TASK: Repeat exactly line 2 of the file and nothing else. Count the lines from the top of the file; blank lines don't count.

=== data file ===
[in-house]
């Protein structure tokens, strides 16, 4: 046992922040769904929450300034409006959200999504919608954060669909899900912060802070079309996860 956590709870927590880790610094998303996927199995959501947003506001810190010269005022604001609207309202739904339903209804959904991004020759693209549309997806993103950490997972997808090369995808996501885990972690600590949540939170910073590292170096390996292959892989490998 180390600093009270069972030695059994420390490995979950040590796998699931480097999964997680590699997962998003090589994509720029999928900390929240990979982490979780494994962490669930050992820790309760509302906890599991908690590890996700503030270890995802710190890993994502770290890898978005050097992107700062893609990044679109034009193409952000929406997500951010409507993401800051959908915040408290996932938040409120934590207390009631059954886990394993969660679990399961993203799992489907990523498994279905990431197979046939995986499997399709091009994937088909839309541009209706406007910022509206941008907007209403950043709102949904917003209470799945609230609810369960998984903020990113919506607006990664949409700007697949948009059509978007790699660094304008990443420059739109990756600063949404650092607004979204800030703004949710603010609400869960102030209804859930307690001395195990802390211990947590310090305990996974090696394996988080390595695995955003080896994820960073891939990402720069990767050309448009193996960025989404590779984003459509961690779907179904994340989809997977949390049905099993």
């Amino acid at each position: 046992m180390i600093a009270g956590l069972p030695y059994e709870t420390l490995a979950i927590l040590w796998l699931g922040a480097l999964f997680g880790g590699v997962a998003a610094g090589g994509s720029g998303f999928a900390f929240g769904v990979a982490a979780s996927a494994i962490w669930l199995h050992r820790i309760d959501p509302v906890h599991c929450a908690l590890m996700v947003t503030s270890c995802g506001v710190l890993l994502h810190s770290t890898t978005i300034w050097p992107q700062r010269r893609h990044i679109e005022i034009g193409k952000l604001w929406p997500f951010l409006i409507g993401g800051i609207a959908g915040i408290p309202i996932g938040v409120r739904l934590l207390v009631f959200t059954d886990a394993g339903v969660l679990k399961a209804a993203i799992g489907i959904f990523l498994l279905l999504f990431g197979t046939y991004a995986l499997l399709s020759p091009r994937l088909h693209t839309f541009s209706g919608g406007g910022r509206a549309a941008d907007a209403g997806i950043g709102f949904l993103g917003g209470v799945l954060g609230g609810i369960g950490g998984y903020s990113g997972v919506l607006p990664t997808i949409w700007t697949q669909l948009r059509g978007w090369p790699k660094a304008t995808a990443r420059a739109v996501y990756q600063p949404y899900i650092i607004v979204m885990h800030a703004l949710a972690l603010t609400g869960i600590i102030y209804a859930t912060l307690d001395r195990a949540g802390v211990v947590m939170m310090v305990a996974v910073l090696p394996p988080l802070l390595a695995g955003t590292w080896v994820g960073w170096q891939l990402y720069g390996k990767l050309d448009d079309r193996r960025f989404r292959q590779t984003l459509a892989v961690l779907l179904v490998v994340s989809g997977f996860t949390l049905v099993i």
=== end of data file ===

């Protein structure tokens, strides 16, 4: 046992922040769904929450300034409006959200999504919608954060669909899900912060802070079309996860 956590709870927590880790610094998303996927199995959501947003506001810190010269005022604001609207309202739904339903209804959904991004020759693209549309997806993103950490997972997808090369995808996501885990972690600590949540939170910073590292170096390996292959892989490998 180390600093009270069972030695059994420390490995979950040590796998699931480097999964997680590699997962998003090589994509720029999928900390929240990979982490979780494994962490669930050992820790309760509302906890599991908690590890996700503030270890995802710190890993994502770290890898978005050097992107700062893609990044679109034009193409952000929406997500951010409507993401800051959908915040408290996932938040409120934590207390009631059954886990394993969660679990399961993203799992489907990523498994279905990431197979046939995986499997399709091009994937088909839309541009209706406007910022509206941008907007209403950043709102949904917003209470799945609230609810369960998984903020990113919506607006990664949409700007697949948009059509978007790699660094304008990443420059739109990756600063949404650092607004979204800030703004949710603010609400869960102030209804859930307690001395195990802390211990947590310090305990996974090696394996988080390595695995955003080896994820960073891939990402720069990767050309448009193996960025989404590779984003459509961690779907179904994340989809997977949390049905099993």